Meeting the Challenge of Municipal Disinvestment

By Phillip J. Obermiller & Thomas E. Wagner


"Africville" by Ross Dunn is licensed under CC BY-SA 2.0.

Redlining and gentrification by banks and insurance companies are familiar themes in the planning literature, but little recognition is given to cities engaged in the same tactics. Municipal disinvestment is the process by which public jurisdictions decide to target neighborhoods through strategies sometimes known as benign neglect, planned shrinkage, or slum clearance. The purpose is to encourage so-called “undesirable populations” to leave an area in order to make land available for “best use” applications. Euphemisms such as (re)development, urban renewal, revitalization, and triage are often red flags indicating targeted neighborhoods.

Municipal disinvestment ploys typically include denying an area clean water and/or sanitary sewers, decreasing police patrols and levels of fire protection, reducing garbage collection and snow removal, closing or not maintaining schools and public recreation facilities, providing minimal or no street repairs, making adverse zoning changes, implementing highly variable code enforcement, withholding building permits, and threatening to invoke eminent domain. The human cost of municipal disinvestment can be mitigated by urban planners as we will show, but first here are examples of the practice.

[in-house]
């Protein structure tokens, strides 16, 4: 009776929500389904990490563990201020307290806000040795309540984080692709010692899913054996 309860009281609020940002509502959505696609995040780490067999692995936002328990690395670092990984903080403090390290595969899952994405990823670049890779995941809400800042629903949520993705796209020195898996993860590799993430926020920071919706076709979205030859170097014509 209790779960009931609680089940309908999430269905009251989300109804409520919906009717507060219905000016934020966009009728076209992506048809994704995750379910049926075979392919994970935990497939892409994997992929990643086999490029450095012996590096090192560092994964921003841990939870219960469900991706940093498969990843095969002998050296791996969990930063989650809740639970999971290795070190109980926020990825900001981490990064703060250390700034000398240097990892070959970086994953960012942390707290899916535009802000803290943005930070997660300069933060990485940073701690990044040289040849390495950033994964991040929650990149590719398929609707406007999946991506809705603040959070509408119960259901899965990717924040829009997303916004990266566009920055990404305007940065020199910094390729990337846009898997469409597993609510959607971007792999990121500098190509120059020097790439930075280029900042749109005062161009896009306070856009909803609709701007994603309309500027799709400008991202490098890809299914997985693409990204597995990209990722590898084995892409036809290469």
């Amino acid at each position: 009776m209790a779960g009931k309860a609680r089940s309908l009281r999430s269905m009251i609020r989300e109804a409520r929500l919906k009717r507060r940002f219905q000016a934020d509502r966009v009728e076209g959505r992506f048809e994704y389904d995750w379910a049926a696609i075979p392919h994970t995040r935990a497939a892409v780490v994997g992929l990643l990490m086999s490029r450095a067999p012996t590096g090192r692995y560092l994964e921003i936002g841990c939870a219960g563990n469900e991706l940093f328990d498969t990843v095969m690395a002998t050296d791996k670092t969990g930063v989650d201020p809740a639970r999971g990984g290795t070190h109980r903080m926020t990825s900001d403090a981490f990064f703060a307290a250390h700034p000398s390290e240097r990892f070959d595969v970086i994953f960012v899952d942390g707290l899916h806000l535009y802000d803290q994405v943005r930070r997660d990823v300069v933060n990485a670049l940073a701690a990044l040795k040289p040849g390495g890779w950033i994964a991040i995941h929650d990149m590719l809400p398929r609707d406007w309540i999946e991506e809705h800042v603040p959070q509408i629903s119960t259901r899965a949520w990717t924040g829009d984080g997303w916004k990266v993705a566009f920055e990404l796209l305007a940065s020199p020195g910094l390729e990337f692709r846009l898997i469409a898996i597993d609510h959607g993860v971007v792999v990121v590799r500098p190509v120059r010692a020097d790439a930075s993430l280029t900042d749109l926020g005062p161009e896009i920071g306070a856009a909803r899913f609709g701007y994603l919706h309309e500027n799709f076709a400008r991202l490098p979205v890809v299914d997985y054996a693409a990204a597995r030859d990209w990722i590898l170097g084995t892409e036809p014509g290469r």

In the Halifax, Nova Scotia, neighborhood of Africville there were no paved streets, sewage, or running water. The city dubbed the African-Canadian residents “squatters,” although many had built their own homes and were multi-generational residents of the area. Halifax shuttered the neighborhood school while ignoring requests to convert the abandoned building to a community center. The United Baptist Church, described as “the heartbeat of Africville,” was demolished at night although the Halifax real estate division would not actually purchase the property until nine months later. The destruction of the church without warning caused the loss of decades of birth, baptism, marriage and funeral records. Because of the clouded titles to some dwellings, the city paid a small amount to a few homeowners for their properties while many others were offered only a $500 “moving stipend.” After operating a rat-infested dump in the community for many years, the City of Halifax with inescapable symbolism offered its garbage trucks to help displaced residents move their furniture. After the dump was cleaned up and the bulldozers had finished their work on the former community of Africville, the landscaped area was renamed Seaview Memorial Park.